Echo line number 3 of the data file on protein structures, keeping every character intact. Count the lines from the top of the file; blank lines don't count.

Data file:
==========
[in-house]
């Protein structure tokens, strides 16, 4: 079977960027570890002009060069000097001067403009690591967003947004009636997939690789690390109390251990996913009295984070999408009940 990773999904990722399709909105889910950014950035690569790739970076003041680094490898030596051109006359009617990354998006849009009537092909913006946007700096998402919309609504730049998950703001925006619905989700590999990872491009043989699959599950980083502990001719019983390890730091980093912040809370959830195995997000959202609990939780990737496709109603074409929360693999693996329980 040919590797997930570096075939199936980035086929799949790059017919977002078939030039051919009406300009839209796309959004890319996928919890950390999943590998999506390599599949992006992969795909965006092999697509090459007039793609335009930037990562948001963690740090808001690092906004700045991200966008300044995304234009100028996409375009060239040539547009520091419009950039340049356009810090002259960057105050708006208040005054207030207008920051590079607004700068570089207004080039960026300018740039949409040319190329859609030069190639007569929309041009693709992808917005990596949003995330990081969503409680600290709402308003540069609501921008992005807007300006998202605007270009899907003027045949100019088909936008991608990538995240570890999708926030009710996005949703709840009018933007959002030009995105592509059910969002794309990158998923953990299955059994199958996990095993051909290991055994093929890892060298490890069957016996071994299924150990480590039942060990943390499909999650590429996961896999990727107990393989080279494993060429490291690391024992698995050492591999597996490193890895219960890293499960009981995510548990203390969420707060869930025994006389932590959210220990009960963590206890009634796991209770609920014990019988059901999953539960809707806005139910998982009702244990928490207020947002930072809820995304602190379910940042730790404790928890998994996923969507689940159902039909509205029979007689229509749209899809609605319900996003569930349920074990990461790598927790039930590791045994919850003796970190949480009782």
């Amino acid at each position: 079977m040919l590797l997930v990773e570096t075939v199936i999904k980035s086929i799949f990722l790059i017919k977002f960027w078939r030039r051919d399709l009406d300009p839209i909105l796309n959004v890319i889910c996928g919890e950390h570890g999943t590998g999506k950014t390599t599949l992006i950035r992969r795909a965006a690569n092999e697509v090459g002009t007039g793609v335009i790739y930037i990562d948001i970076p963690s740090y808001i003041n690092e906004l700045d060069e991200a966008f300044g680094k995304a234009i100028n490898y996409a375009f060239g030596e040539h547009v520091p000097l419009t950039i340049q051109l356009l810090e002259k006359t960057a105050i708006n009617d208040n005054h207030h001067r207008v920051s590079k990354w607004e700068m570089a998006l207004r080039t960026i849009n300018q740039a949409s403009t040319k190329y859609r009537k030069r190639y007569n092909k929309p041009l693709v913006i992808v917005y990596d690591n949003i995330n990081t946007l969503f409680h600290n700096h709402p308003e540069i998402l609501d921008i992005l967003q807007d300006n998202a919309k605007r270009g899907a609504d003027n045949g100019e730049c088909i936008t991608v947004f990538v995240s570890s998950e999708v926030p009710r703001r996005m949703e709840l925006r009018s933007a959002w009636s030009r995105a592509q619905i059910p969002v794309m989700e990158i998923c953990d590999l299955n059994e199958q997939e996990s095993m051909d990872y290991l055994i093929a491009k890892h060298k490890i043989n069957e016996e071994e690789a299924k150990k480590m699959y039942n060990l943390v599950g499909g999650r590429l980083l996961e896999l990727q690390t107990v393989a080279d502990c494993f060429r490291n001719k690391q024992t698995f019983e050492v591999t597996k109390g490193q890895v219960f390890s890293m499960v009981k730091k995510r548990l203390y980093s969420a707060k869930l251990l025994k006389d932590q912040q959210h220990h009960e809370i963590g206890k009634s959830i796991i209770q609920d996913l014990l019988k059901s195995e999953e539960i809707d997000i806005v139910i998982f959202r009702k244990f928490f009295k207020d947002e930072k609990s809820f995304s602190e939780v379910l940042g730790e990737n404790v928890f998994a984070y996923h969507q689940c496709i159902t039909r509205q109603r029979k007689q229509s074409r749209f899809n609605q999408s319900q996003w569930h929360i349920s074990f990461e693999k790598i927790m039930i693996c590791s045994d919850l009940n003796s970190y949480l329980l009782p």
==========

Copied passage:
């Amino acid at each position: 079977m040919l590797l997930v990773e570096t075939v199936i999904k980035s086929i799949f990722l790059i017919k977002f960027w078939r030039r051919d399709l009406d300009p839209i909105l796309n959004v890319i889910c996928g919890e950390h570890g999943t590998g999506k950014t390599t599949l992006i950035r992969r795909a965006a690569n092999e697509v090459g002009t007039g793609v335009i790739y930037i990562d948001i970076p963690s740090y808001i003041n690092e906004l700045d060069e991200a966008f300044g680094k995304a234009i100028n490898y996409a375009f060239g030596e040539h547009v520091p000097l419009t950039i340049q051109l356009l810090e002259k006359t960057a105050i708006n009617d208040n005054h207030h001067r207008v920051s590079k990354w607004e700068m570089a998006l207004r080039t960026i849009n300018q740039a949409s403009t040319k190329y859609r009537k030069r190639y007569n092909k929309p041009l693709v913006i992808v917005y990596d690591n949003i995330n990081t946007l969503f409680h600290n700096h709402p308003e540069i998402l609501d921008i992005l967003q807007d300006n998202a919309k605007r270009g899907a609504d003027n045949g100019e730049c088909i936008t991608v947004f990538v995240s570890s998950e999708v926030p009710r703001r996005m949703e709840l925006r009018s933007a959002w009636s030009r995105a592509q619905i059910p969002v794309m989700e990158i998923c953990d590999l299955n059994e199958q997939e996990s095993m051909d990872y290991l055994i093929a491009k890892h060298k490890i043989n069957e016996e071994e690789a299924k150990k480590m699959y039942n060990l943390v599950g499909g999650r590429l980083l996961e896999l990727q690390t107990v393989a080279d502990c494993f060429r490291n001719k690391q024992t698995f019983e050492v591999t597996k109390g490193q890895v219960f390890s890293m499960v009981k730091k995510r548990l203390y980093s969420a707060k869930l251990l025994k006389d932590q912040q959210h220990h009960e809370i963590g206890k009634s959830i796991i209770q609920d996913l014990l019988k059901s195995e999953e539960i809707d997000i806005v139910i998982f959202r009702k244990f928490f009295k207020d947002e930072k609990s809820f995304s602190e939780v379910l940042g730790e990737n404790v928890f998994a984070y996923h969507q689940c496709i159902t039909r509205q109603r029979k007689q229509s074409r749209f899809n609605q999408s319900q996003w569930h929360i349920s074990f990461e693999k790598i927790m039930i693996c590791s045994d919850l009940n003796s970190y949480l329980l009782p």